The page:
A jetty is a structure that projects from the land out into water. Groynes are examples of hard shoreline protection structures which aim to protect the shoreline from coastal erosion. Water is always moving things around, including the sand at the bottom of the sea. The depth of the water also causes the wave to break or not.
#2 – REEF WAVES
You must be familiar with reef waves if you have watched surfing videos or movies. They create waves that are considered more exciting for experienced surfers than Beach waves.
Reef Break waves can be very dangerous. Sharp rocks just under the surface of the water can “hurt” when a surfer falls on them. It has been known for rocks to fatally damage surfers and their boards.
Surfers love the reef break waves when they begin to barrel.
The popular pipeline water is formed, which surfers love to slip inside for some extra thrills. Surfers must be slightly ahead of the “rolling” water as it breaks, to ride the wave until it unfolds completely.
#3 – POINT BREAK WAVES
Point Break Waves refer to the place where waves hit a point of land or rocks jutting out from the coastline.
Check out the film called, “Point Break” starring Swayze and Reeves, to see these waves in action. This classic surf movie will definitely make you want to grab a board and hit the waves!
Point Break has arguably one of the best endings to a movie ever, which we’ve shown below. People wait their whole lives for certain waves…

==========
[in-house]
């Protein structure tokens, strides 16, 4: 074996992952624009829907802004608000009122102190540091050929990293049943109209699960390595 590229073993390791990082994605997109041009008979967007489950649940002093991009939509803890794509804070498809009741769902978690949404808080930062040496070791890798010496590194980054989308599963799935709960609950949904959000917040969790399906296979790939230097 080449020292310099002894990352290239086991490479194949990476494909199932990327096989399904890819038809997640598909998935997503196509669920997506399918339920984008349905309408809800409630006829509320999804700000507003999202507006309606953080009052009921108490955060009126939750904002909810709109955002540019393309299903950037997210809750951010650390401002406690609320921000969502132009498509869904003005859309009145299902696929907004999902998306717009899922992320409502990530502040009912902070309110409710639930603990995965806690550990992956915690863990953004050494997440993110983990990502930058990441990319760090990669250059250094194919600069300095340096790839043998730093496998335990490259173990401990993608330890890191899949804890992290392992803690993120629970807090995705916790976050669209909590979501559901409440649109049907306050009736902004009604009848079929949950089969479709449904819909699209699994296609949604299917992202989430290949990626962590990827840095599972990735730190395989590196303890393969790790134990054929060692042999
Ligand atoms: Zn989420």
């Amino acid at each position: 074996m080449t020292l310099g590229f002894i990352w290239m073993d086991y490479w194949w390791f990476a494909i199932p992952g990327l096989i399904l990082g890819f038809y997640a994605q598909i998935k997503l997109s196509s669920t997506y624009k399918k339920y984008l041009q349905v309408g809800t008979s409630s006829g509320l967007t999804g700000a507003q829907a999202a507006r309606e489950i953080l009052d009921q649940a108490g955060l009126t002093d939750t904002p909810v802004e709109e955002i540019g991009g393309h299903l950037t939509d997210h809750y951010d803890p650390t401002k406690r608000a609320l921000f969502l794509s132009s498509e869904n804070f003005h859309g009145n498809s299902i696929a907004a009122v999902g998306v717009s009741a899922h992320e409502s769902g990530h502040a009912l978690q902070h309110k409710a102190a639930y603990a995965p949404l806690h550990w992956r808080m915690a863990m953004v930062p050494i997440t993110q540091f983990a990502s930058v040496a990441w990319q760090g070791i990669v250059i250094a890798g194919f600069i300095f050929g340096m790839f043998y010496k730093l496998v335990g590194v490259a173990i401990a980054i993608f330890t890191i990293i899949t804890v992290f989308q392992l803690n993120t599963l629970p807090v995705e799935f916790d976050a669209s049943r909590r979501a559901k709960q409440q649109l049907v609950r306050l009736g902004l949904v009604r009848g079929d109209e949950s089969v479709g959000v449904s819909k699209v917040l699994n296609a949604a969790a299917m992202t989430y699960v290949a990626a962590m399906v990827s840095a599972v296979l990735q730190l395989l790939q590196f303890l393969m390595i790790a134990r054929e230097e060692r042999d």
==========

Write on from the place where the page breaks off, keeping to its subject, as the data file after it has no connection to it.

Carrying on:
PS – Don’t watch this ending if you haven’t seen it before – we recommend watching the whole movie, as it’s a 90’s classic.
Reef waves are very popular at Bells Beach in Australia.
They can break either to the left or right, and sometimes, if you’re lucky, they form a central peak which breaks both ways around a central headland.
This center break is common at Punta Roca beach in Peru.
Rocks, sand, and coral join forces under the water to create this phenomenon.
Rivermouth waves can be challenging for surfers, but because they are found at the mouth of a river, they aren’t as popular as the other three types.
They can break over rocky ledges or sandy bottoms too. They can also present a challenge to the surfer, and are also a lot of fun to experience.
Mundaka in Spain would be a great spot to explore these “bar” or rivermouth breaking waves.
The wind and its direction produces rivermouth waves. This should make it easy for a surfer to decide how good the day is going to be for surfing.
You won’t be surfing too much if there is an onshore wind. That’s when the wind blows in from the sea, and the waves crumble and have no shape. A cross shore wind is not good for surfing either. Again, no shape to the waves because of the direction of the wind.
An offshore wind is the best wind for surfing. It ensures that the waves rolling in are well formed and break cleanly.
If you are out on the ocean waiting patiently for “Jaws” to come along, you might be thinking about your ride toward shore, and which direction you want to ride the wave.
A wave is either a left or a right hand point break, depending on which direction the wave breaks from the point of view of a surfer paddling and riding the wave toward shore.
If a surfer is paddling to catch the wave, and it is breaking from right to left, the surfer will have to turn left to get on the wave. A peak is a wave that breaks forming a ride-able wave both left and right. Two surfers can surf it at the same time traveling in different directions.
Surfers are always checking the weather. They should make great weather reporters because they understand isobars on a weather map.